of the performance."
Taming the Elements with MIDI
"Trimpin's work continues to evolve as he explores new sonic and
technological frontiers. Upcoming projects include a theatrical
collaboration with composer Robert Ashley, involving FireOrgan and
visual projections on steam clouds (MIDI controlled, of course, by
regulated dripping of water drops onto heated plates)."
A steam screen may have been used as part of Year 2000 celebration for
a student research project at Yale University. At the very least, the
idea was researched. The page I found about this apparently is no
longer available, but it exists in the Google cache (so check it out
while it's still there):
Yale Research Areas
"Steam Screen: A New Projection Medium for the Year 2000 New Year's
Celebration" (sponsored by the Lincoln Center for Performing Arts),
Roman Caudillo, Tobin Fisher, Warren Jones, and Jemal Smith. Adviser:
Dr. Nathan Delson
Linda Lewett, an independent producer/director lists steam projection
as one of her accomplishments:
"The Making of Steam Projection for performance artist Sherman Fleming
at the Philadelphia Art Museum during the John Cage exhibition
Rolywholyover: A Circus."
Here's another reference to a steam projection:
Projecting Through Things
"re waterscreens, etc: In the early seventies in Australia the
Cantrills projected a film of a boiling jug onto the steam from a row
of boiling jugs."
Steam has also been used for display of images at laser light shows:
A Brief History of Laser Light Shows
"In the summer of 1978 the Smithsonian Institution in cooperation with
the Massachusetts Institute of Technology sponsored "Icarus", a sky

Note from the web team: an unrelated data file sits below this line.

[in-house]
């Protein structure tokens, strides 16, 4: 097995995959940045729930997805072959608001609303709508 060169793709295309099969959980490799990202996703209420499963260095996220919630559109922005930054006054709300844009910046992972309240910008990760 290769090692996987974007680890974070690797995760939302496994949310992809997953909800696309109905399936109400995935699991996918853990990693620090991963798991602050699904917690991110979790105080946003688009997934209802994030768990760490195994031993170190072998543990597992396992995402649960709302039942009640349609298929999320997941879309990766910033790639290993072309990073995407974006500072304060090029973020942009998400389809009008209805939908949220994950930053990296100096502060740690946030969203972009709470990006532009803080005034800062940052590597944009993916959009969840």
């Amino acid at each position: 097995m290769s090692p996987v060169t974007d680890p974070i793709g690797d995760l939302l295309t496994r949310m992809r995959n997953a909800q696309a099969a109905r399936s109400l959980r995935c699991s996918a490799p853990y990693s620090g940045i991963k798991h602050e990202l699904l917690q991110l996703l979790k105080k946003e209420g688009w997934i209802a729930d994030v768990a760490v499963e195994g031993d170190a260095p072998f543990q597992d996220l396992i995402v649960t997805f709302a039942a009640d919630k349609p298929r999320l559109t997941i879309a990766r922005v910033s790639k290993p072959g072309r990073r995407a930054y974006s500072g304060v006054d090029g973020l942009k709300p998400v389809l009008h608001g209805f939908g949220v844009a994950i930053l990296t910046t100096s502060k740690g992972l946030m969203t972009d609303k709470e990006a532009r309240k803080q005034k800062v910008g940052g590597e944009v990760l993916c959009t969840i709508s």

opera seen nightly over Washington DC. The music for the show was
composed by Paul Earls and the images by Otto Piene both of MIT's
Center for Advanced Visual Studies. The laser images which included
flying birds were projected onto steam screens which rose from a 52.5
meter (175-foot) array of perforated pipes dubbed 'Centerbeam'. The
array of pipes formed the centrepiece of the show and was used to
display sculptures and art works created by others from MIT including
10 solar-tracked holograms by Harriet Casdin-Silver."
And another, final reference to steam screens:
20th Century Art
"PIENE, OTTO and ELIZABETH GOLDRING, eds. Centerbeam. 131 pp., over
100 illus., 16 color photos, essays, photos and profiles of
participants. The record of a kinetic group work of laser projected
images on moving steam screens, helium-lifted sky sculptures, and
more, exhibited at Documenta 6 (1977) and on the National Mall in
Washington, D.C. (1978) 4to, wraps. Cambridge, MIT, 1980."
I hope this helps you with your research.
I tried a number of terms with variations of "steam," "film,"
"projection" and other terms; the one that finally got me some success
was "steam screens" with the quotes. Then I used VanDerBeek's last
name and Trimpin's only name as a search term to find references to
Search term: vanderbeek steam
Search term: trimpin steam